Neonicotinoids from coated seeds toxic for honeydew-feeding biological control agents

Miguel Calvo-Agudo, Jonathan S Dregni, Joel González-Cabrera, Marcel Dicke, George E. Heimpel, Alejandro Tena

Research output: Contribution to journalArticlepeer-review

Abstract

Seed coating (‘seed treatment’) is the leading delivery method of neonicotinoid insecticides in major crops such as soybean, wheat, cotton and maize. However, this prophylactic use of neonicotinoids is widely discussed from the standpoint of environmental costs. Growing soybean plants from neonicotinoid-coated seeds in field, we demonstrate that soybean aphids (Aphis glycines) survived the treatment, and excreted honeydew containing neonicotinoids. Biochemical analyses demonstrated that honeydew excreted by the soybean aphid contained substantial concentrations of neonicotinoids even one month after sowing of the crop. Consuming this honeydew reduced the longevity of two biological control agents of the soybean aphid, the predatory midge Aphidoletes aphidimyza and the parasitic wasp Aphelinus certus. These results have important environmental and economic implications because honeydew is the main carbohydrate source for many beneficial insects in agricultural landscapes.

Original languageEnglish (US)
Article number117813
JournalEnvironmental Pollution
Volume289
DOIs
StatePublished - Nov 15 2021

Bibliographical note

Funding Information:
We thank Syngenta Crop Protection for providing the seeds for the experiments. We acknowledge the research assistants Sarah Wood, Sierra Baum, and Amber Johnson who helped enormously with field and laboratory work. This research was partially funded by an INIA project (Project No. RTA2017-00095 ), an “ Europa Excelencia ” project ( EUR2020-112293 ), the Conselleria d’Agricultura, Pesca i Alimentació de la Generalitat Valenciana, a grant from the University of Minnesota Rapid Agricultural Response Program , and the Minnesota Agricultural Experiment Station, United States . J.G.C was supported by the Spanish Ministry of Economy and Competitiveness , Ramón y Cajal Program ( RYC-2013-13834 ), Spain. M.C-A was recipient of grant from INIA ( CPD2016-0085 ), Spain.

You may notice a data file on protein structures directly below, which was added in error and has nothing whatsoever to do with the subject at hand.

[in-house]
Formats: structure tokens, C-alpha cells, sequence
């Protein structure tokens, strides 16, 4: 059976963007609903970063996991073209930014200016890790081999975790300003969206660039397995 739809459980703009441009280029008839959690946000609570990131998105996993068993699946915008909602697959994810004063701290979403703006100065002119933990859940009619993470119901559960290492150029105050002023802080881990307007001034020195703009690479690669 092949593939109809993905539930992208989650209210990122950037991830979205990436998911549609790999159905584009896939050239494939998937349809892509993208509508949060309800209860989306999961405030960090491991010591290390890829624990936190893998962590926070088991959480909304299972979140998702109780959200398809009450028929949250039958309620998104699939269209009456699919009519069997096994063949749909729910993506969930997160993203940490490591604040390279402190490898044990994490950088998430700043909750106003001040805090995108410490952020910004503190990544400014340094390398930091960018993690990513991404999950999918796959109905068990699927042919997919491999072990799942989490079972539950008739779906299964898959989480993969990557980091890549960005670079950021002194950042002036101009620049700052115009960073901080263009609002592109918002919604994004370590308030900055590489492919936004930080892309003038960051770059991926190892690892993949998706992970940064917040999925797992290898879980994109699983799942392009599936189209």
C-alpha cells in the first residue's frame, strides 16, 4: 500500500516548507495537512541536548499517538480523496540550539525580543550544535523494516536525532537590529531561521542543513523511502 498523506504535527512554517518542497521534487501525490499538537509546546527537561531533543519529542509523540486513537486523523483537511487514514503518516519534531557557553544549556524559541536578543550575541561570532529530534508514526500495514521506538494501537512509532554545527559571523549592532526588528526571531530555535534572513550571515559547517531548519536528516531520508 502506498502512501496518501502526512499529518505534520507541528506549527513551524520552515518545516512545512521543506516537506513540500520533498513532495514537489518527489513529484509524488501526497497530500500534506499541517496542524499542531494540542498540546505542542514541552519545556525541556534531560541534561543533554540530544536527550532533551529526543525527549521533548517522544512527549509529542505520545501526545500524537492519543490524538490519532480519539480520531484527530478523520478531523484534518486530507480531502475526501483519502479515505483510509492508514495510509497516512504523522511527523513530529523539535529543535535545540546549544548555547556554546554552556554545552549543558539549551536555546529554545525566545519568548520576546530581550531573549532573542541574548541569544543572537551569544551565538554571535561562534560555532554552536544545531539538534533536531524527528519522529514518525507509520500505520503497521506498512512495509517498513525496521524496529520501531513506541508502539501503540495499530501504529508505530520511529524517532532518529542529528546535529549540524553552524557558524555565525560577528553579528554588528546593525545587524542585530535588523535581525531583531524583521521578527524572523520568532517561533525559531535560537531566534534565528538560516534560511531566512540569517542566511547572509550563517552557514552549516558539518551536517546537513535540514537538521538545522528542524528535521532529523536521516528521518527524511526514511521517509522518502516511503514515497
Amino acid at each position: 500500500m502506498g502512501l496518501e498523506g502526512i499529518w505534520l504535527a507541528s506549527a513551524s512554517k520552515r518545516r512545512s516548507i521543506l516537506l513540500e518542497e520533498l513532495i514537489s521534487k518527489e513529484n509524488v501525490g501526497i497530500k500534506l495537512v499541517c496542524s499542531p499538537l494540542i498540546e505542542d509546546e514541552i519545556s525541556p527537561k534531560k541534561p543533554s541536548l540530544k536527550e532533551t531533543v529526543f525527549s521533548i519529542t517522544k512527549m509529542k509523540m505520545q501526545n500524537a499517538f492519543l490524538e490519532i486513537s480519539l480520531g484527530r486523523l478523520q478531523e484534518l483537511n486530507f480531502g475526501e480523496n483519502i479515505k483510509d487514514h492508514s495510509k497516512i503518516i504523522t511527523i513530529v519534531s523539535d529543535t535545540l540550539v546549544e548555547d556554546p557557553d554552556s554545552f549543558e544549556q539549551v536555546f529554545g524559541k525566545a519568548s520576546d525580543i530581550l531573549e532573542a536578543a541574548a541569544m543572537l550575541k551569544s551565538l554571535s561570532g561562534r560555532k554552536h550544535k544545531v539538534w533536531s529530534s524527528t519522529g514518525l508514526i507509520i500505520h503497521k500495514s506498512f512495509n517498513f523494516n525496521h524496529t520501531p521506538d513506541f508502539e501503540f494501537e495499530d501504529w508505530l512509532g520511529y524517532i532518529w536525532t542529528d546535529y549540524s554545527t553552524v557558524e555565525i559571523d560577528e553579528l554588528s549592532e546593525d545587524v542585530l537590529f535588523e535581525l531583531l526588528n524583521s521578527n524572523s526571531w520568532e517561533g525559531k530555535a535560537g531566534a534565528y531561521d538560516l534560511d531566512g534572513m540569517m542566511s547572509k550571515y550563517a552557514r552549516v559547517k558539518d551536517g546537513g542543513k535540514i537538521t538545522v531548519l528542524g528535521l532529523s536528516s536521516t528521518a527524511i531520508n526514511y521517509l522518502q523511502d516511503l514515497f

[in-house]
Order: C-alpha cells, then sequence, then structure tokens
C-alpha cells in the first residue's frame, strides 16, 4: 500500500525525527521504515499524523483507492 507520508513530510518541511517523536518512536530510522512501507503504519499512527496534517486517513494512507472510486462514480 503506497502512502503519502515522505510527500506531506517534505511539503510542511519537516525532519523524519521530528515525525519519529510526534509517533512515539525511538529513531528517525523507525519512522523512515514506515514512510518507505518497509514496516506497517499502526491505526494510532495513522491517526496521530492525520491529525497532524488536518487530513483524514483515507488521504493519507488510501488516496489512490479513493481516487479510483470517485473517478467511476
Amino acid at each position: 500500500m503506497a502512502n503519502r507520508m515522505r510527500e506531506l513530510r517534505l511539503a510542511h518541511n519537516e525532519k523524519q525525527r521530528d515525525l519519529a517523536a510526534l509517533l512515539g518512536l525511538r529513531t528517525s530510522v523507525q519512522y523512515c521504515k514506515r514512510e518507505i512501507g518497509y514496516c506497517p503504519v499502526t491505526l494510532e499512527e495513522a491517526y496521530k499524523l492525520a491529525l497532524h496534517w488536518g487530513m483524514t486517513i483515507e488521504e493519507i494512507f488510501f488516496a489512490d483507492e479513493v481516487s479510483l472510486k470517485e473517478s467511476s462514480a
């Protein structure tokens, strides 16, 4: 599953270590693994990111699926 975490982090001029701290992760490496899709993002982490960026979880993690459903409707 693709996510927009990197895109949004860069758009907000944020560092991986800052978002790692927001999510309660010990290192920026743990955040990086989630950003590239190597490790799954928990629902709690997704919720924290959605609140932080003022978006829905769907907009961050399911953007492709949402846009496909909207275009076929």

Funding Information:
We thank Syngenta Crop Protection for providing the seeds for the experiments. We acknowledge the research assistants Sarah Wood, Sierra Baum, and Amber Johnson who helped enormously with field and laboratory work. This research was partially funded by an INIA project (Project No. RTA2017-00095), an ?Europa Excelencia? project (EUR2020-112293), the Conselleria d'Agricultura, Pesca i Alimentaci? de la Generalitat Valenciana, a grant from the University of Minnesota Rapid Agricultural Response Program, and the Minnesota Agricultural Experiment Station, United States. J.G.C was supported by the Spanish Ministry of Economy and Competitiveness, Ram?n y Cajal Program (RYC-2013-13834), Spain. M.C-A was recipient of grant from INIA (CPD2016-0085), Spain.

Publisher Copyright:
© 2021

Keywords

  • Parasitic wasp
  • Predatory midge
  • Seed coating
  • Soybean aphid
  • Thiamethoxam

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